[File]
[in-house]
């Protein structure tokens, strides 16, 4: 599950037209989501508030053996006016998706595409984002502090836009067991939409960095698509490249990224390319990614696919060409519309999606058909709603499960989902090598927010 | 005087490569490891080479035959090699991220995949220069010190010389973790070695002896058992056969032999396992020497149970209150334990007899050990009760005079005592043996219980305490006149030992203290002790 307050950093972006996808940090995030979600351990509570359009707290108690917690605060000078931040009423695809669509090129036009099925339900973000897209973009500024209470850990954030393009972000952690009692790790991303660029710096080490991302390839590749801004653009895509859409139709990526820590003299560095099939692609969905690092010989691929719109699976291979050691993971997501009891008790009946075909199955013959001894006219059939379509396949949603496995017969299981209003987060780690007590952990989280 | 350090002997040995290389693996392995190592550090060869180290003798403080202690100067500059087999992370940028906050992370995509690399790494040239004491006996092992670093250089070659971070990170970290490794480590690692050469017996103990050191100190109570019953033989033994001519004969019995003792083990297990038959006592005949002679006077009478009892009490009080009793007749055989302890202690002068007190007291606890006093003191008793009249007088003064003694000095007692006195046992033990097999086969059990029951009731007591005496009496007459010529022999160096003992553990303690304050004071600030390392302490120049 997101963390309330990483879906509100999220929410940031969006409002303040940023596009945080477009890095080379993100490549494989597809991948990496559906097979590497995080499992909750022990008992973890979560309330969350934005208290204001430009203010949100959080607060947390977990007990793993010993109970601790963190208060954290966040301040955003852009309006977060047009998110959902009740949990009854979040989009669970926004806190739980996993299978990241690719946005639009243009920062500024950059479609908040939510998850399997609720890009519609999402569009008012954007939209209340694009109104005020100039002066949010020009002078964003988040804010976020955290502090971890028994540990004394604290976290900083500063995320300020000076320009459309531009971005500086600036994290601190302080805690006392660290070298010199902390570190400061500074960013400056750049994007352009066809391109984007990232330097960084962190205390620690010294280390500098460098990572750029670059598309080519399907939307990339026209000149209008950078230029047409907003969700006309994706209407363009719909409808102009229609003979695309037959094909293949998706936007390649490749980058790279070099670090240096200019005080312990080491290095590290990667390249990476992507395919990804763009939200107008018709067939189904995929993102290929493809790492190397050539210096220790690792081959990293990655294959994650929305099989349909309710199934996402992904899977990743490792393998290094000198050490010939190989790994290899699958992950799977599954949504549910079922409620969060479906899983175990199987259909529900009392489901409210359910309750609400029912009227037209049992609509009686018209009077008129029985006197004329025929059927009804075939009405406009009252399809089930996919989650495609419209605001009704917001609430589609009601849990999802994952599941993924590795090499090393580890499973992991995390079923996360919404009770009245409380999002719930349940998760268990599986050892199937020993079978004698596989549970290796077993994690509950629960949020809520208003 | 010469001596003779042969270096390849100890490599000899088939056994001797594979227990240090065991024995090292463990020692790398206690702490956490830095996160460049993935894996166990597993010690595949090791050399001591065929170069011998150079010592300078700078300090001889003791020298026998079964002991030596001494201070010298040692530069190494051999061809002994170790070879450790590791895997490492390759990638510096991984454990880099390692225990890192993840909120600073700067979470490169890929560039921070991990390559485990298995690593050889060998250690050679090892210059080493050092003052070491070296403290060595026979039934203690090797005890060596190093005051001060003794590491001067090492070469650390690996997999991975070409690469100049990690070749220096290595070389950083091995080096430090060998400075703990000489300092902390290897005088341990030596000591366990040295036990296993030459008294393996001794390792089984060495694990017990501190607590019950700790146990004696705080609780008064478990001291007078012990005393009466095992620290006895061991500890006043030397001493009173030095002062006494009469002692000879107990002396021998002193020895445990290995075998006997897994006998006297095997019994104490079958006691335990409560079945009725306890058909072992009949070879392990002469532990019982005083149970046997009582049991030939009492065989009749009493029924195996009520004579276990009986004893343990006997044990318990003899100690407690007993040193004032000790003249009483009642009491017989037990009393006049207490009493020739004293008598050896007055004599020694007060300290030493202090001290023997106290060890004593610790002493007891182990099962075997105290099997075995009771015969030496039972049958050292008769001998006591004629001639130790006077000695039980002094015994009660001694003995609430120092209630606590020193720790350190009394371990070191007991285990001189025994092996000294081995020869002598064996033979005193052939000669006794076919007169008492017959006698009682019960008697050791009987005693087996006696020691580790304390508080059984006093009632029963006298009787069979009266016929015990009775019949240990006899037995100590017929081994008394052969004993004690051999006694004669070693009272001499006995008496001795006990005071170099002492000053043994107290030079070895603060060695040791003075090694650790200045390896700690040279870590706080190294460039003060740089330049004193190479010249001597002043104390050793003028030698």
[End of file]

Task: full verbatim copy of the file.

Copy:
[in-house]
């Protein structure tokens, strides 16, 4: 599950037209989501508030053996006016998706595409984002502090836009067991939409960095698509490249990224390319990614696919060409519309999606058909709603499960989902090598927010 | 005087490569490891080479035959090699991220995949220069010190010389973790070695002896058992056969032999396992020497149970209150334990007899050990009760005079005592043996219980305490006149030992203290002790 307050950093972006996808940090995030979600351990509570359009707290108690917690605060000078931040009423695809669509090129036009099925339900973000897209973009500024209470850990954030393009972000952690009692790790991303660029710096080490991302390839590749801004653009895509859409139709990526820590003299560095099939692609969905690092010989691929719109699976291979050691993971997501009891008790009946075909199955013959001894006219059939379509396949949603496995017969299981209003987060780690007590952990989280 | 350090002997040995290389693996392995190592550090060869180290003798403080202690100067500059087999992370940028906050992370995509690399790494040239004491006996092992670093250089070659971070990170970290490794480590690692050469017996103990050191100190109570019953033989033994001519004969019995003792083990297990038959006592005949002679006077009478009892009490009080009793007749055989302890202690002068007190007291606890006093003191008793009249007088003064003694000095007692006195046992033990097999086969059990029951009731007591005496009496007459010529022999160096003992553990303690304050004071600030390392302490120049 997101963390309330990483879906509100999220929410940031969006409002303040940023596009945080477009890095080379993100490549494989597809991948990496559906097979590497995080499992909750022990008992973890979560309330969350934005208290204001430009203010949100959080607060947390977990007990793993010993109970601790963190208060954290966040301040955003852009309006977060047009998110959902009740949990009854979040989009669970926004806190739980996993299978990241690719946005639009243009920062500024950059479609908040939510998850399997609720890009519609999402569009008012954007939209209340694009109104005020100039002066949010020009002078964003988040804010976020955290502090971890028994540990004394604290976290900083500063995320300020000076320009459309531009971005500086600036994290601190302080805690006392660290070298010199902390570190400061500074960013400056750049994007352009066809391109984007990232330097960084962190205390620690010294280390500098460098990572750029670059598309080519399907939307990339026209000149209008950078230029047409907003969700006309994706209407363009719909409808102009229609003979695309037959094909293949998706936007390649490749980058790279070099670090240096200019005080312990080491290095590290990667390249990476992507395919990804763009939200107008018709067939189904995929993102290929493809790492190397050539210096220790690792081959990293990655294959994650929305099989349909309710199934996402992904899977990743490792393998290094000198050490010939190989790994290899699958992950799977599954949504549910079922409620969060479906899983175990199987259909529900009392489901409210359910309750609400029912009227037209049992609509009686018209009077008129029985006197004329025929059927009804075939009405406009009252399809089930996919989650495609419209605001009704917001609430589609009601849990999802994952599941993924590795090499090393580890499973992991995390079923996360919404009770009245409380999002719930349940998760268990599986050892199937020993079978004698596989549970290796077993994690509950629960949020809520208003 | 010469001596003779042969270096390849100890490599000899088939056994001797594979227990240090065991024995090292463990020692790398206690702490956490830095996160460049993935894996166990597993010690595949090791050399001591065929170069011998150079010592300078700078300090001889003791020298026998079964002991030596001494201070010298040692530069190494051999061809002994170790070879450790590791895997490492390759990638510096991984454990880099390692225990890192993840909120600073700067979470490169890929560039921070991990390559485990298995690593050889060998250690050679090892210059080493050092003052070491070296403290060595026979039934203690090797005890060596190093005051001060003794590491001067090492070469650390690996997999991975070409690469100049990690070749220096290595070389950083091995080096430090060998400075703990000489300092902390290897005088341990030596000591366990040295036990296993030459008294393996001794390792089984060495694990017990501190607590019950700790146990004696705080609780008064478990001291007078012990005393009466095992620290006895061991500890006043030397001493009173030095002062006494009469002692000879107990002396021998002193020895445990290995075998006997897994006998006297095997019994104490079958006691335990409560079945009725306890058909072992009949070879392990002469532990019982005083149970046997009582049991030939009492065989009749009493029924195996009520004579276990009986004893343990006997044990318990003899100690407690007993040193004032000790003249009483009642009491017989037990009393006049207490009493020739004293008598050896007055004599020694007060300290030493202090001290023997106290060890004593610790002493007891182990099962075997105290099997075995009771015969030496039972049958050292008769001998006591004629001639130790006077000695039980002094015994009660001694003995609430120092209630606590020193720790350190009394371990070191007991285990001189025994092996000294081995020869002598064996033979005193052939000669006794076919007169008492017959006698009682019960008697050791009987005693087996006696020691580790304390508080059984006093009632029963006298009787069979009266016929015990009775019949240990006899037995100590017929081994008394052969004993004690051999006694004669070693009272001499006995008496001795006990005071170099002492000053043994107290030079070895603060060695040791003075090694650790200045390896700690040279870590706080190294460039003060740089330049004193190479010249001597002043104390050793003028030698």